La Cuchara de San Telmo

Last week I spent a glorious week in San Sebastian gorging and sunning myself in that order daily: breakfast, beach, lunch, beach, dinner, drinks, snacks. My friend Jenny asked me whether I went on any nice walks. “I mainly walked to restaurants. That was nice.”  

I was with my parents, who are foodies but not into fine dining so I skipped all the big names and went with recommendations from Spanish friends instead. As my friend Iván pointed out, when you can eat so well wherever you go in a city, it’s not really worth bothering with fine dining.

Click to read more ...


Babatunde's jollof rice with chicken

I have an affinity for West African people. Whenever I find myself attracted to a person of African descent, they inevitably turn out to be (a) Nigerian or (b) Ghanaian. At the risk of making a sweeping generalisation based on the behaviour of 3 ex-partners, the downside of this is that they are near impossible to pin down for any kind of social arrangement. The upside is that when they finally do commit, there is bound to be jollof rice on the table. I can live with that.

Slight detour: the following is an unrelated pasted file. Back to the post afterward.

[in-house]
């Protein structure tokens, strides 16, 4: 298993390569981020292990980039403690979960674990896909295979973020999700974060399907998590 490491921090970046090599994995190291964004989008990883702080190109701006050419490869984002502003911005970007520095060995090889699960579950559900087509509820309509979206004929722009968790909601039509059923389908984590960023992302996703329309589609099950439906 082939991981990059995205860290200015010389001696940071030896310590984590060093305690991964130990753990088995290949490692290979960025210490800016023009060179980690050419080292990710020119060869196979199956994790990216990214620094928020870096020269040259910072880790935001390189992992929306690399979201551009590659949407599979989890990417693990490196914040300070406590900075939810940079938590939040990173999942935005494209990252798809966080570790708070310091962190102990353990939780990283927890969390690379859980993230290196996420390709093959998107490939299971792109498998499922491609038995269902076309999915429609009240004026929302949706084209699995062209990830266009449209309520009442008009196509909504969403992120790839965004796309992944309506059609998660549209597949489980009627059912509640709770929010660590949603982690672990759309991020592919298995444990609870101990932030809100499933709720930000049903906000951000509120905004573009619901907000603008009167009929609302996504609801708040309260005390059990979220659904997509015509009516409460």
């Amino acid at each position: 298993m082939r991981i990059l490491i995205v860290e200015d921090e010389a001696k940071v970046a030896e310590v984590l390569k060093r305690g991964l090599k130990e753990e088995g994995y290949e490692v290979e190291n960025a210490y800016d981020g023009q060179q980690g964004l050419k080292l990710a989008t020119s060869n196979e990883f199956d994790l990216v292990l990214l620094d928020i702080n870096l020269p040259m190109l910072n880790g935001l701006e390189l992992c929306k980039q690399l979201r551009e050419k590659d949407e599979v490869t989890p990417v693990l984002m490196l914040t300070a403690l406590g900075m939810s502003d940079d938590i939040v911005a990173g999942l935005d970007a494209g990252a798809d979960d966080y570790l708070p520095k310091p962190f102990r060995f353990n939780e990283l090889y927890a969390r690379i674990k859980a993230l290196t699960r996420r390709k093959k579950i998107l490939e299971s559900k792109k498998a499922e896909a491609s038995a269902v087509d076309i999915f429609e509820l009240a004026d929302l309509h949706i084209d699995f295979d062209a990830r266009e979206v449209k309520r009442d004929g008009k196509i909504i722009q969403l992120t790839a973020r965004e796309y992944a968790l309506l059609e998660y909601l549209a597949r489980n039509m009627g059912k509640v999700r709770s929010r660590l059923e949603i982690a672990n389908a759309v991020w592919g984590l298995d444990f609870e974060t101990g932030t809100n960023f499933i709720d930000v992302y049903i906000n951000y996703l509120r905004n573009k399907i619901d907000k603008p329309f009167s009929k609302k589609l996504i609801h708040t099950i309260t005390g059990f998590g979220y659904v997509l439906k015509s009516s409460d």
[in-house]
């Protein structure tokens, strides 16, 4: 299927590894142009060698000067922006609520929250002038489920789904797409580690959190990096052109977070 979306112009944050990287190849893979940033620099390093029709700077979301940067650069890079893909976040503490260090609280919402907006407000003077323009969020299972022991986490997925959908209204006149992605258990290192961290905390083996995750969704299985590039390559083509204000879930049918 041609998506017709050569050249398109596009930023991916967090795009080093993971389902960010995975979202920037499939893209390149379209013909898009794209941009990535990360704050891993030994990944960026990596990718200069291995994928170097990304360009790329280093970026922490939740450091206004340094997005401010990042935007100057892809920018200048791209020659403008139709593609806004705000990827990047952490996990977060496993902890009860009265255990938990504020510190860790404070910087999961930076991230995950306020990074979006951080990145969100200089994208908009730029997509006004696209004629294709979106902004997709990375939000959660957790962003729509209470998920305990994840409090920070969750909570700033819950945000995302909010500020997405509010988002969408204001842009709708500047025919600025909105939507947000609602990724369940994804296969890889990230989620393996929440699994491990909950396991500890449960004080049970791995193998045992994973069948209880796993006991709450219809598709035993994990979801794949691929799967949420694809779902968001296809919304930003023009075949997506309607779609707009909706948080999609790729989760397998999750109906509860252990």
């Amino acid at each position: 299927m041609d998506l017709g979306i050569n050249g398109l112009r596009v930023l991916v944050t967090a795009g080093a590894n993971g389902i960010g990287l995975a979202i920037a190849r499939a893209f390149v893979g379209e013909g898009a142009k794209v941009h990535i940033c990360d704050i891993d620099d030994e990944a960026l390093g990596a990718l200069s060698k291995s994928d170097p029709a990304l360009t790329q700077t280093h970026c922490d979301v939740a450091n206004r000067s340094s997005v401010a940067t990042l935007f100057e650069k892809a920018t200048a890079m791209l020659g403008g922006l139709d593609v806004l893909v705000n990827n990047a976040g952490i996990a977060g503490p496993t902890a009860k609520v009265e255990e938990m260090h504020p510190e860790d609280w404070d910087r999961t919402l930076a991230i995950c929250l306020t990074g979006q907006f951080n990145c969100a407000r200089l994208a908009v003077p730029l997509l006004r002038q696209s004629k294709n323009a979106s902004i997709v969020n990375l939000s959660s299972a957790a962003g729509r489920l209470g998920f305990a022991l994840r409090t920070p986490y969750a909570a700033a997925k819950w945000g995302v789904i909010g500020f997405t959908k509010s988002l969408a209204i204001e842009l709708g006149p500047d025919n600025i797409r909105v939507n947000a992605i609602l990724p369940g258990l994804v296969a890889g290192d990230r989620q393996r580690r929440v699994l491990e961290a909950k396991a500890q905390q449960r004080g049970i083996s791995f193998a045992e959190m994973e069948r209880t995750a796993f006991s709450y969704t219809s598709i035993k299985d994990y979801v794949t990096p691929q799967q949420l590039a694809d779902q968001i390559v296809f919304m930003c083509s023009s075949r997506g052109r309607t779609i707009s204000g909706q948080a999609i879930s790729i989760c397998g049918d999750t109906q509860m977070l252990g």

Jollof rice is perhaps the most popular dish in West Africa. You will find it at every large social gathering and small ones too. In Nigeria, you can even get it as a side dish at KFC.

It is said to have originated in Senegambia and to be named after the Wolof tribe, but like any such claims when it comes to food, this is fiercely debated by other West African nations. I have heard a Ghanaian and a Nigerian argue for almost an hour about where jollof rice is really from and who makes it best (their mums, of course).

Click to read more ...


Radio, Copenhagen

Can Danish people please feed me everyday? I mean look at this:

It’s not even a DSLR shot, I took it on my iPhone and I haven't even bothered with post-production.

New Nordic cuisine might just be my favourite thing to eat right now. And not because it’s trendy or was last year and I’ve just caught on. Because it’s brilliant.

It tends to sound and look deceptively simple. When you taste it, you might be fooled, because the flavours work so well together that it is as though you have always eaten them that way. But don’t be deceived - there is an incredible amount of care, attention and precision behind the combinations, the cooking and the presentation.